We are in Jolly Harbor, Antigue for a few days. It has one of the best grocery stores in the islands. It also has a good size boat store. In a couple days we will go to Falmouth Harbor and spend Christmas there. We were a little worried about Christmas. Two ladies decided to put together a Christmas dinner at one of the restaurants on the bay. There may be 30-40 cruisers there for dinner. They did it for 20 last year and thought it was superb. Well as of yesterday there were only about 2 boats that we knew were going to be part of this. Well yesterday late afternoon and this morning a lot of cruisers showed up. We also understand as of this morning there were 10 others already in Falmouth Harbor. Looks like it could be a good time.

Oh yea, we bought a months worth of WIFI that is good in several of the places we will be for the next couple months. In Deshaies it was the fastest we have had in a long time. Lets hope it is that way in Falmouth. Oh Jolly Harbor…, no WIFI.

WE SAW A WHALE December 7, 2015

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We finally headed north. We moved up to St Pierre on Martinique to stage for our next trip north. St Pierre is the town that was blow away by Mt Pelee in 1909. We went to the bakery, checked out and left about 3:30 AM. Why do I do that. Well we had decided not to stop in Dominica and go straight to Les Saintes. 12 hours. They are a small group of nice island just south of Guadeloupe WFI. They are one of our favorite places. It also has a good grocery store and great laundry. Two very important things for a cruiser. The plan was to spend a Thanksgiving here and leave Monday.

We had a very blustery sail up here and did not want to repeat that sail. We were to sail to Deshaies to stage for going to Antigua. We have about a 5 mile run between Les Saintes and Guadeloupe, then up the lee side of the island. All about 25 miles. Well, we got ready, listen to our weatherman and had real second thoughts. We can stand on deck and look across to Guadeloupe and it looked rough. Real rough. We are not in a big rush, and we do remember the trip here. We decided to stay. Later that day one of our cruising buddies came in and said it was rough. We also heard on the radio there we gusts to 60 in the little crossing. We sailors do exaggerate on occasion, especially about heroine passages. Three other boat buddies came in later that day and posted pics on Facebook.   Those showed we made the right decision. So, here we are planning to leave Tuesday.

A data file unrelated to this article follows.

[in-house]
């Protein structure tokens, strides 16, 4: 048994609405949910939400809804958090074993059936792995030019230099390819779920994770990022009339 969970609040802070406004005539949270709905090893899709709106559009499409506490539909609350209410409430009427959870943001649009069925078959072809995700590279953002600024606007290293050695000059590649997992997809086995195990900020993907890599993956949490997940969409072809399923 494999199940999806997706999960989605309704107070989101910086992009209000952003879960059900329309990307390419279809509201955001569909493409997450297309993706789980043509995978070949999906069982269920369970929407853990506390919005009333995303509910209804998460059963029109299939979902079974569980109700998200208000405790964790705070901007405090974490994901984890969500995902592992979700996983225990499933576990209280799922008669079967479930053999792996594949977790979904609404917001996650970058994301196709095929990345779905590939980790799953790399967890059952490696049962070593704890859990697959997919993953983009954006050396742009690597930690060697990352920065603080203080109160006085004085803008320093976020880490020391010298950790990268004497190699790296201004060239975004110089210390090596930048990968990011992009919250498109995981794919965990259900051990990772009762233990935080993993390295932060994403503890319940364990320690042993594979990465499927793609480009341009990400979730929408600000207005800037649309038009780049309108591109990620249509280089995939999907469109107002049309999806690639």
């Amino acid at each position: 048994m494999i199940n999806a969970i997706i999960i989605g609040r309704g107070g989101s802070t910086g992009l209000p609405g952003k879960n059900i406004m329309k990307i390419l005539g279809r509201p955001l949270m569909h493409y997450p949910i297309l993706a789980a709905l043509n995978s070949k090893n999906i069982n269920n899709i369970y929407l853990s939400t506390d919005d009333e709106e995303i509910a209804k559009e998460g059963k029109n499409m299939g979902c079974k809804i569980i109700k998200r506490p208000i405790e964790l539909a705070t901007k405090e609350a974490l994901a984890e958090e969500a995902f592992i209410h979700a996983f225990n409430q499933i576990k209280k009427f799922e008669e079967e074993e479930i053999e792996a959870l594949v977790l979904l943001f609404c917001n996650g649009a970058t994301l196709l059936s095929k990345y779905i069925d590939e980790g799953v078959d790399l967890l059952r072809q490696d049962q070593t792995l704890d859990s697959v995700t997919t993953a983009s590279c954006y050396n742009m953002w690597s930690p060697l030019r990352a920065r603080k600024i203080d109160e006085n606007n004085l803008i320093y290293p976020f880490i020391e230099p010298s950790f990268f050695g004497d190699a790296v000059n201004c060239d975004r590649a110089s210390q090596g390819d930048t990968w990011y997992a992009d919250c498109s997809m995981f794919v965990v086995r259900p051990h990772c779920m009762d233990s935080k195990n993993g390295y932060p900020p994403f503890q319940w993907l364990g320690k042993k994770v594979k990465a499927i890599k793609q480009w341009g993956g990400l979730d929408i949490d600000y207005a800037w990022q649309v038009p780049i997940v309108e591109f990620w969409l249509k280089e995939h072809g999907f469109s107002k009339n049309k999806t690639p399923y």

It is actually Sunday morning. Why am I doing this on Sunday. I have wifi.

Oh yea the whale. This was a highpoint of the whole cruise. Everybody we know has seen whales…, but us. Well after a rough crossing in which we rolled 20 degrees with each set of swells, and 30 degrees every 5 minutes and into the 40’s 3 times. Those are scary. We got to the lee side of Dominica. Nice flat water. About half way up the island I see what looks like a capsized fishing boat. I slow down and the back begins to rise up as if the boat was sinking. All of a sudden huge flukes rise out of the water and the whale sounds. Not like a noise, but diving towards the bottom. There was another that surfaced right ahead and exhaled, as in “thar she blows”. It stayed on the surface till it was hard to see. They were big. Bigger then our boat. We had seen a pilot whale last year, but they are small. These were the real thing. Of course we are both standing there dumb founded and never think of taking pictures. They were our whales to see anyway. And yes the trip from Dominica to Les Saintes was almost as rough. No 40 degree rolls, but enough 30’s to keep the heart rate going.

Well, we are moving to a different anchorage for a couple days. I need to get the boat ready to go.

We moved to iffy wifi. It is